(This review was originally published on March 23, 2012 at Reel Film News)
First-time feature director David Gelb finds modesty and discipline in his documentary “Jiro Dreams of Sushi”, a glimpse at the life of 85-year-old sushi master Jiro Ono, proprietor of a renowned ten-seat sushi bar that is tucked unassumingly in the bustling underground of the Tokyo subway. Jiro spends his life immersed in his work, striving for perfection, and shares his thoughts here in casual, intermittent conversation that recounts everything from his childhood to the present day. Gelb follows the chef’s philosophy on work, happiness and reaching equilibrium as if striving to emulate the man’s disposition with his filmmaking technique (it took over two years to complete the documentary), conveying the material like an ancient art form. Quiet and observant, “Jiro” is almost as meticulously assembled as the food in the hands of the film’s subject, a culinary artist whose passion reflects decades of honing his craft.
At first, Jiro’s establishment might be misconstrued as a little pretentious. The restaurant’s limited space requires booking months in advance to secure a seat and people travel from around the globe to visit the sanctum of Sukiyabashi Jiro, which could resemble an age-old prototype for the contemporary sushi bar (or at times a monastery). Its surfaces and appliances are immaculate. Several apprentices work diligently behind the scenes while Jiro and his older son, 50-year-old Yoshikazu (who has only recently inherited some of his father’s duties), run the front lines. Patrons are served in an almost ritualistic manner, one piece of sushi at a time; for newcomers, this can be an intimidating experience. Jiro scrutinizes his customers as if their roles had been transposed, his serious, craggy expression unwavering as he applies the finishing touches to each little masterpiece for presentation. For a movie audience, this is an entirely different experience; without the food physically in front of you (or 85 years of culinary wisdom sizing you up), you’ll feel equal parts fascination and hunger, particularly if you’re a sushi fanatic like me.
Though minimalist in its appearance, the restaurant was the first in its category to receive three Michelin stars (about as prestigious as culinary awards get). Famed food critic Masuhiro Yamamoto, who also consulted with Gelb during filming and is a top authority on sushi, considers Jiro’s to be the best in the world. A fifteen minute sit down at Sukiyabashi Jiro can cost upwards of $300, a meal that will consist of very little conversation with the employees. This is a result of practice rather than pretension, and Gelb certainly emphasizes style and grace over any kind of status.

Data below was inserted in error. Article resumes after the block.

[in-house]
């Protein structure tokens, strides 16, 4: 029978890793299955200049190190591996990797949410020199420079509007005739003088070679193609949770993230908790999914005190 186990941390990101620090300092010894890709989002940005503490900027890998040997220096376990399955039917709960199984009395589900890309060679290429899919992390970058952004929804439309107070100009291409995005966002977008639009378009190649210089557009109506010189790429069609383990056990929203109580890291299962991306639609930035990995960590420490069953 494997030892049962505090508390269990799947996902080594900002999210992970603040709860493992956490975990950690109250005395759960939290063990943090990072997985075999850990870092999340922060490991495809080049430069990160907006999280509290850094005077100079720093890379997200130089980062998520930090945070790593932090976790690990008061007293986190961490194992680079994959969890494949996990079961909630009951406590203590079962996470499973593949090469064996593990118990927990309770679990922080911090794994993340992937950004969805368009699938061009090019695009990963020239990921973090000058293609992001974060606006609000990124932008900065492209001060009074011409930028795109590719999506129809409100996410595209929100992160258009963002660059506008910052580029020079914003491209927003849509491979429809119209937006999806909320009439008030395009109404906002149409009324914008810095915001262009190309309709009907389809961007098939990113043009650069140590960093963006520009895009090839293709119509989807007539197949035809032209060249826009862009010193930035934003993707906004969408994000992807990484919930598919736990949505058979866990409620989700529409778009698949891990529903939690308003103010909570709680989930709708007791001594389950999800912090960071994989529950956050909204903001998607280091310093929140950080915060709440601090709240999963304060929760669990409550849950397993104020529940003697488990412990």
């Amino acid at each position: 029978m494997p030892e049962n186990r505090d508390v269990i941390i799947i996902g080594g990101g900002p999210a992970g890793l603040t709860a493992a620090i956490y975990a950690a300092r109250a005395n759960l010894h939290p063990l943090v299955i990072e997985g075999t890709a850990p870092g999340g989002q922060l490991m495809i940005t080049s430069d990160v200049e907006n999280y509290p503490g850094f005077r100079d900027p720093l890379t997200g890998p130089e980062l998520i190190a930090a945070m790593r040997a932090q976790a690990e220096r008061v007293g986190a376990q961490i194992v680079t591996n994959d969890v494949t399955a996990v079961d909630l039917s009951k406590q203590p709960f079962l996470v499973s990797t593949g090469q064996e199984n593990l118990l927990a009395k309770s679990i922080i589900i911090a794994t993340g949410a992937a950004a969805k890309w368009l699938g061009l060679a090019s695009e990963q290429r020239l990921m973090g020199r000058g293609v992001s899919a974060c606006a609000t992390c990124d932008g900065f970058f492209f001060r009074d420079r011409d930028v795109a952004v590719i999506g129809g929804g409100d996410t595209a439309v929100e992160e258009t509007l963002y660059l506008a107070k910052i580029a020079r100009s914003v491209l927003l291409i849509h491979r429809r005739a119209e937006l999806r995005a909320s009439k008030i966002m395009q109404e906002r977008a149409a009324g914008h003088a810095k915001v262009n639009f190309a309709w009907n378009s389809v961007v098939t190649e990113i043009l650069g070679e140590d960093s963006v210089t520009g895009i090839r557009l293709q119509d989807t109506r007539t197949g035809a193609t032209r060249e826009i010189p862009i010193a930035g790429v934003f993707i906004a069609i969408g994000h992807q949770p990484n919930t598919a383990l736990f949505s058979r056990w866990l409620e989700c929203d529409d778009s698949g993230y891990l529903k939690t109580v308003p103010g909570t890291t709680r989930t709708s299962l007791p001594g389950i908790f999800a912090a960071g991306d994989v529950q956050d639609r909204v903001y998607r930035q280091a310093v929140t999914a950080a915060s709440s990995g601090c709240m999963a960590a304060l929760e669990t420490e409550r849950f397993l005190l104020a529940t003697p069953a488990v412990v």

Eventually, the story delves in to Jiro’s family life, predominantly his relationship with his two sons. The older, Yoshikazu, is destined to succeed his father at Sukiyabashi Jiro while the younger, Takashi, runs his own restaurant in another section of town. The establishment, as well as the trade, become a symbol of how a man dedicates his life to something and the rare art of being fulfilled. As the secret to this way of life seems to be simplicity, like Jiro’s philosophy, “you must fall in love with your work,” Gelb’s patient cinematography gives us something to ruminate on.
“Jiro Dreams of Sushi” isn’t for one particular taste, and isn’t limited to foodies, sushi lovers or travel enthusiasts. There is something very compelling about this story, and it’s evident that Gelb was inspired when telling it (he initially had the thought after watching BBC’s “Planet Earth” series). Brandon Driscoll-Luttringer’s editing is as clean as the plates at Sukiyabashi Jiro, making this one much crisper than most independent documentaries. That said, there was one unfortunate down side to this film: when I left the theater, I felt like I’d need to fly 12,000 miles just to satisfy my craving. If you’re like me, that’s what 82 minutes of watching elegantly filmed sushi will do to you.